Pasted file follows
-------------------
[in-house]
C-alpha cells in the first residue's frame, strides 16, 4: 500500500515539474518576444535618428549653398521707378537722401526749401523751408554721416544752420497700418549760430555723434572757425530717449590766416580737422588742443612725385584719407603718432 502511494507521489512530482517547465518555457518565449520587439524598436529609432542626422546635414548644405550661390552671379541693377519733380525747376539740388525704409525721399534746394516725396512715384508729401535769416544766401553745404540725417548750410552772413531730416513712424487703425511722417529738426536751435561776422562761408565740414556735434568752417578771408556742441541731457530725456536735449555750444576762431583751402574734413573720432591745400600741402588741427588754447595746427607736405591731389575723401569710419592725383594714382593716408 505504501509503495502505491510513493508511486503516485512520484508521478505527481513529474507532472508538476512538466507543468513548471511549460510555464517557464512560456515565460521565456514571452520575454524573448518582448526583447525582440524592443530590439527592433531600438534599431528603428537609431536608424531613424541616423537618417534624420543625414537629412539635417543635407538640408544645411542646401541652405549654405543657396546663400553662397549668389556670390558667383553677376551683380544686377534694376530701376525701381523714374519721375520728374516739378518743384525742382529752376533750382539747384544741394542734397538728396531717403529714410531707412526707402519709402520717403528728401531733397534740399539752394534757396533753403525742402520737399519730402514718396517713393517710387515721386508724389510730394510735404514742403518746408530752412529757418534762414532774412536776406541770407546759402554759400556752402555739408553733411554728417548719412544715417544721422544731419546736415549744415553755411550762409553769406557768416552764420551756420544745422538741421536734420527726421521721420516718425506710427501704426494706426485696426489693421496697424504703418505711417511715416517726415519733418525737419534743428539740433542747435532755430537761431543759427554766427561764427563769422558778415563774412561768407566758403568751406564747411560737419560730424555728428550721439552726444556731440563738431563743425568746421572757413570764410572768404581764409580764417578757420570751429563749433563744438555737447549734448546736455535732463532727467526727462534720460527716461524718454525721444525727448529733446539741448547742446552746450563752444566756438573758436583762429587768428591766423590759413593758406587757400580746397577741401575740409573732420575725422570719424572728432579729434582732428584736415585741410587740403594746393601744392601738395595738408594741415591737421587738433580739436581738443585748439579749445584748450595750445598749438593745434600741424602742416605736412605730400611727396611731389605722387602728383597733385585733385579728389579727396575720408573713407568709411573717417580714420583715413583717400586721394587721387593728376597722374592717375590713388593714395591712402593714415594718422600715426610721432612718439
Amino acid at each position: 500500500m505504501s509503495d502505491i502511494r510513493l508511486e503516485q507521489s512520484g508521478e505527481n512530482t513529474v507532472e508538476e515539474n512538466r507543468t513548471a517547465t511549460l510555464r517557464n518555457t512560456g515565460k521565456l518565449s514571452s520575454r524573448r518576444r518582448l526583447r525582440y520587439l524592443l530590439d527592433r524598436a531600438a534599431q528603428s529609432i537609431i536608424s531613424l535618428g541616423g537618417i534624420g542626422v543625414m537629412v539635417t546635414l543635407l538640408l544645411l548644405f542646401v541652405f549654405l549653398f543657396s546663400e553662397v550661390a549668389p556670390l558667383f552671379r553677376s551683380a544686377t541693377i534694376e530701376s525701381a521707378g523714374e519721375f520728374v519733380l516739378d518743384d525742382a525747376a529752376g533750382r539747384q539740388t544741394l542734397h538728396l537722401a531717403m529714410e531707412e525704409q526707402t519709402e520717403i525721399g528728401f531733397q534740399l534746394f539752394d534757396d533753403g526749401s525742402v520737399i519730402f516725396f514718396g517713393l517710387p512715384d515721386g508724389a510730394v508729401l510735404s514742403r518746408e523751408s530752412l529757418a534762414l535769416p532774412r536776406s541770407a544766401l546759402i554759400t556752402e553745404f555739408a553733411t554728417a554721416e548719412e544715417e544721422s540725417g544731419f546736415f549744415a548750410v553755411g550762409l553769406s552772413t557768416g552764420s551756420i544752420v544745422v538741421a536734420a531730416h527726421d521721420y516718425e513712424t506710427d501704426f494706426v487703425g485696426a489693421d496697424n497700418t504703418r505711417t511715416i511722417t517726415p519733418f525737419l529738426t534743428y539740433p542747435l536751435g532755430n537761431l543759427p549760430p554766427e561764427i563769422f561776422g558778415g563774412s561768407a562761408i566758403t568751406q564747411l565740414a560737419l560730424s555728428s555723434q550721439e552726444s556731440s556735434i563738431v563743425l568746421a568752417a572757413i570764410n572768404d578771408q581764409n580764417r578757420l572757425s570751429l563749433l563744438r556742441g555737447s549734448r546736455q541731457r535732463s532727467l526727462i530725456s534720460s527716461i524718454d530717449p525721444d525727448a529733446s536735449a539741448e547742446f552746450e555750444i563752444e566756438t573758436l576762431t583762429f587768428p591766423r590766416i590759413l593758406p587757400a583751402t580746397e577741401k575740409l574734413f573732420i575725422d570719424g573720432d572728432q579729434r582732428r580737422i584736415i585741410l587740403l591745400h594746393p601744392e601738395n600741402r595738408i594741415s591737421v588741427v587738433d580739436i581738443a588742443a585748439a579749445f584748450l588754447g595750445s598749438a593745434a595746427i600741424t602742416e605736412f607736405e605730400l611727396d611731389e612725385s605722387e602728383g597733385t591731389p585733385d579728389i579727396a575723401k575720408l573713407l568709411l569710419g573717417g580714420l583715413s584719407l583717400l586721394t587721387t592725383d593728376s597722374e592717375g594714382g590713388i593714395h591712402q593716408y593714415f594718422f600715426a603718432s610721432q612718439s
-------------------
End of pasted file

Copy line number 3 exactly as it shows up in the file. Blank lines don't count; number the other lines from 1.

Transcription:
Amino acid at each position: 500500500m505504501s509503495d502505491i502511494r510513493l508511486e503516485q507521489s512520484g508521478e505527481n512530482t513529474v507532472e508538476e515539474n512538466r507543468t513548471a517547465t511549460l510555464r517557464n518555457t512560456g515565460k521565456l518565449s514571452s520575454r524573448r518576444r518582448l526583447r525582440y520587439l524592443l530590439d527592433r524598436a531600438a534599431q528603428s529609432i537609431i536608424s531613424l535618428g541616423g537618417i534624420g542626422v543625414m537629412v539635417t546635414l543635407l538640408l544645411l548644405f542646401v541652405f549654405l549653398f543657396s546663400e553662397v550661390a549668389p556670390l558667383f552671379r553677376s551683380a544686377t541693377i534694376e530701376s525701381a521707378g523714374e519721375f520728374v519733380l516739378d518743384d525742382a525747376a529752376g533750382r539747384q539740388t544741394l542734397h538728396l537722401a531717403m529714410e531707412e525704409q526707402t519709402e520717403i525721399g528728401f531733397q534740399l534746394f539752394d534757396d533753403g526749401s525742402v520737399i519730402f516725396f514718396g517713393l517710387p512715384d515721386g508724389a510730394v508729401l510735404s514742403r518746408e523751408s530752412l529757418a534762414l535769416p532774412r536776406s541770407a544766401l546759402i554759400t556752402e553745404f555739408a553733411t554728417a554721416e548719412e544715417e544721422s540725417g544731419f546736415f549744415a548750410v553755411g550762409l553769406s552772413t557768416g552764420s551756420i544752420v544745422v538741421a536734420a531730416h527726421d521721420y516718425e513712424t506710427d501704426f494706426v487703425g485696426a489693421d496697424n497700418t504703418r505711417t511715416i511722417t517726415p519733418f525737419l529738426t534743428y539740433p542747435l536751435g532755430n537761431l543759427p549760430p554766427e561764427i563769422f561776422g558778415g563774412s561768407a562761408i566758403t568751406q564747411l565740414a560737419l560730424s555728428s555723434q550721439e552726444s556731440s556735434i563738431v563743425l568746421a568752417a572757413i570764410n572768404d578771408q581764409n580764417r578757420l572757425s570751429l563749433l563744438r556742441g555737447s549734448r546736455q541731457r535732463s532727467l526727462i530725456s534720460s527716461i524718454d530717449p525721444d525727448a529733446s536735449a539741448e547742446f552746450e555750444i563752444e566756438t573758436l576762431t583762429f587768428p591766423r590766416i590759413l593758406p587757400a583751402t580746397e577741401k575740409l574734413f573732420i575725422d570719424g573720432d572728432q579729434r582732428r580737422i584736415i585741410l587740403l591745400h594746393p601744392e601738395n600741402r595738408i594741415s591737421v588741427v587738433d580739436i581738443a588742443a585748439a579749445f584748450l588754447g595750445s598749438a593745434a595746427i600741424t602742416e605736412f607736405e605730400l611727396d611731389e612725385s605722387e602728383g597733385t591731389p585733385d579728389i579727396a575723401k575720408l573713407l568709411l569710419g573717417g580714420l583715413s584719407l583717400l586721394t587721387t592725383d593728376s597722374e592717375g594714382g590713388i593714395h591712402q593716408y593714415f594718422f600715426a603718432s610721432q612718439s